Scanning electron microscopy (SEM)

29 Jan. 2010 Scanning electron microscopy (SEM) D.S. Su (SEM: Sächsisches Eisenbahnmuseum) Principle of SEM SEM: electron beam/specimen interacti...
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29 Jan. 2010

Scanning electron microscopy (SEM) D.S. Su (SEM: Sächsisches Eisenbahnmuseum)

Principle of SEM

SEM: electron beam/specimen interactions

Inelastic scattering of electrons Secondary Electron Emission Secondary electrons are electrons in the specimen that are ejected by the beam electron

• If the electrons are in the conduction or valence bands then it doesn´t take much energy to eject them. They are called slow SEs with energies typically below about 50 eV. • If the electrons are strongly bound inner-shell electrons they are less readily ejected, but when they are thrown out of their shells they can have a significant fraction of the beam energy (fast SEs) • If the electrons are ejected from an inner shell by the energy released when an ionized atom returns to the ground state, then these secondary electrons are called Auger electrons.

Inelastic scattering of electrons: Secondary electrons

Slow Secondary Electrons

Fast Secondary Electrons

ejected from the conduction or valence bands of the specimen (usually has energy < 50 eV)

High-energy electrons which are generated in the specimen.

SEs can only escape if they are near the specimen surface.

In a TEM, fast SEs can have energies of ~ 50 – 200 keV

Used to form images of the specimen surface. FSEs are generally both unavoidable and undesirable. They are not used to form images or give spectroscopic data. And they may low the quality of the latter.

Inelastic scattering of electrons: Secondary electrons Auger Electrons


Auger electron Vacuum

The energy of Auger electrons is given by the difference between the original excitation energy and the binding energy of the outer shell from which electron was ejected.

Conduction band Valence band

L3 L2

Typical Auger electron energies are in the range of a few hundred eV to a few keV and are strongly absorbed within the specimen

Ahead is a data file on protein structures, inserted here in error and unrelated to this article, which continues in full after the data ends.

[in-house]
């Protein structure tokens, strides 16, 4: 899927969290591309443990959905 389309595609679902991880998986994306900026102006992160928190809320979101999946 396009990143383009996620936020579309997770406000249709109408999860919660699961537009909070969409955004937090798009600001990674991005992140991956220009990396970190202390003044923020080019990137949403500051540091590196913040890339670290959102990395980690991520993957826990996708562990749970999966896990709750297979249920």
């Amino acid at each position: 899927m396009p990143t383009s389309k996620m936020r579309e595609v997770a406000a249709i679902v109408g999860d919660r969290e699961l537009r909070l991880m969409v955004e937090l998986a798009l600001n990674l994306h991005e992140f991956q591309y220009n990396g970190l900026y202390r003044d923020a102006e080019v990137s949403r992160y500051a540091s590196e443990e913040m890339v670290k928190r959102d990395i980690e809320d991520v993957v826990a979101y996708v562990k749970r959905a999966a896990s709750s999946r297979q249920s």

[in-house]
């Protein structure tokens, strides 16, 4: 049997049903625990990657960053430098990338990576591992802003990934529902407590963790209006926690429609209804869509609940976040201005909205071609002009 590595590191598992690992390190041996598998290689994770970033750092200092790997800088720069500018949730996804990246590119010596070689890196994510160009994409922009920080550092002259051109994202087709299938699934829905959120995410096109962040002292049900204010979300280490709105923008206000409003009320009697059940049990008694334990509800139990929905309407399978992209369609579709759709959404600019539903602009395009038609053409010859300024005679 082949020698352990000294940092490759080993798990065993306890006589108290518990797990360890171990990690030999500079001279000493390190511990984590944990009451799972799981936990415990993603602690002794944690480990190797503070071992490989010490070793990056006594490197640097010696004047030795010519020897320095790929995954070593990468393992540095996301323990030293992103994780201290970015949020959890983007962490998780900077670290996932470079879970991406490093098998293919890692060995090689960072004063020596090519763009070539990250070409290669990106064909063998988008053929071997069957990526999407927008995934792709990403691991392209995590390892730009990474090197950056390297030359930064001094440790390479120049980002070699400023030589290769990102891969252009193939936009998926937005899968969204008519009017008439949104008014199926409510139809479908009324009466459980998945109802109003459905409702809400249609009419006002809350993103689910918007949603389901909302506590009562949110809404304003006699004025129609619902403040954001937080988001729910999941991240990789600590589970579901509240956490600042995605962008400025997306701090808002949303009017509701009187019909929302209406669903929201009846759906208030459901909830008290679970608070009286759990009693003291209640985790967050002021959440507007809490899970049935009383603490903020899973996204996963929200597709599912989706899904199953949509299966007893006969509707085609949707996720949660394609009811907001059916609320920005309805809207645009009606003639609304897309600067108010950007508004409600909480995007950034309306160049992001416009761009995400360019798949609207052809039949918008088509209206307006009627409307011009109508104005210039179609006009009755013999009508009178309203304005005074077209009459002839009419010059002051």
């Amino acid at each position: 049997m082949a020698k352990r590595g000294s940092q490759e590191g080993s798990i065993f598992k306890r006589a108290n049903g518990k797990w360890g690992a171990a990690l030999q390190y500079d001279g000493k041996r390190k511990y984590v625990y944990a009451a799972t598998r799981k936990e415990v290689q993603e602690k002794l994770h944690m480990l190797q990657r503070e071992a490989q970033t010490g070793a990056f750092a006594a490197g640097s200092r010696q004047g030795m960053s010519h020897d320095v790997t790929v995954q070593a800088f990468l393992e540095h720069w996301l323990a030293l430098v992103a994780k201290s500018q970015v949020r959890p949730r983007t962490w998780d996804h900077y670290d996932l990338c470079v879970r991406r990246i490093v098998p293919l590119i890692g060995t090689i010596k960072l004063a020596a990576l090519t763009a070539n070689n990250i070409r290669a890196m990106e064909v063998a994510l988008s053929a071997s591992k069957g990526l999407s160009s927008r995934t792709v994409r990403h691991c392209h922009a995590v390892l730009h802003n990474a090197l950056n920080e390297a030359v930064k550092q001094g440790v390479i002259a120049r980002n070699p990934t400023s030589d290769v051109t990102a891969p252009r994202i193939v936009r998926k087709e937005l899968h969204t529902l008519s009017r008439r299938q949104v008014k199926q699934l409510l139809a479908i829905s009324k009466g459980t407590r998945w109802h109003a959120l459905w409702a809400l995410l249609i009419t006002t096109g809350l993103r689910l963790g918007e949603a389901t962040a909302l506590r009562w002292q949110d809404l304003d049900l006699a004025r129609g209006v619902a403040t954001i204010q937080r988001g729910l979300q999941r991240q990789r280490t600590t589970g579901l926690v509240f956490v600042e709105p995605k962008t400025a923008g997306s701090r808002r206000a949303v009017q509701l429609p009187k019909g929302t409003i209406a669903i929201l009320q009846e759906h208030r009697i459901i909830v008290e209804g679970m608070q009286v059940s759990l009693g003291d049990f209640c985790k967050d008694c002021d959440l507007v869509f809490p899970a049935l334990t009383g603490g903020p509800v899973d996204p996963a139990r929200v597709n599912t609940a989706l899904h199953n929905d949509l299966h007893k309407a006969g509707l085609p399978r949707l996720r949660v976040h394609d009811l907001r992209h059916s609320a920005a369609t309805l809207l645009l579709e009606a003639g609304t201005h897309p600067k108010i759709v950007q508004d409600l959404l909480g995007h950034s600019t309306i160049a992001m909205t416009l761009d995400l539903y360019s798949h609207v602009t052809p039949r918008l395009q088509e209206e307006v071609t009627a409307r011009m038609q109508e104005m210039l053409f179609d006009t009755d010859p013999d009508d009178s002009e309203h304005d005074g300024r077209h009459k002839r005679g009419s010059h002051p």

L1 Incoming electron

K An alternative to X-ray emission as an Ionized atom returns to ground state.

Energy-loss electron

X-ray emission of atomic electrons Characteristic X-rays Vacuum

Conduction band

• Ionization • Filling in the missing electron with one from the outer shells. • Emission of X-rays or Auger eIncoming electrons

Valence band

L3 L2 L1 K Nucleus

Characteristic X-rays

Inelastic scattering of electrons Electron-hole pairs and Cathodoluminescence (CL) Incoming electron

A semiconductor creates electron-hole pairs when hit by high-energy electron C-band

If the electrons and holes recombine, light will be emitted (cathodoluminescence)

} bandgap


If a bias is applied (or if it happens to be a p-n junction), the electrons and holes can be separated. The current detected is called the electron beam induced current or EBIC signal Charge-collection microscopy (CCM)

Energy-loss electron

Inelastic scattering of electrons

Cross sections for the various inelastic scattering processes in Al as function of the incident electron energy, assuming a small angle of scatter; plasmon (P), K and L-Shell ionization (K,L), fast and slow secondary electron generation (FSE, SE). For comparison purposes the elastic cross section (E) is also included.

Scheme of Scanning Electron Microscope

Electron gun Wehnelt cap Anode CRT

Electron beam Condenser lens Figure Variation of magnification Scanning coils

Scan generator

Objective lens

Signal amplifier Sample


SEM: electron optical column

TEM is more complicated

Electron Sources

An LaB6 crystal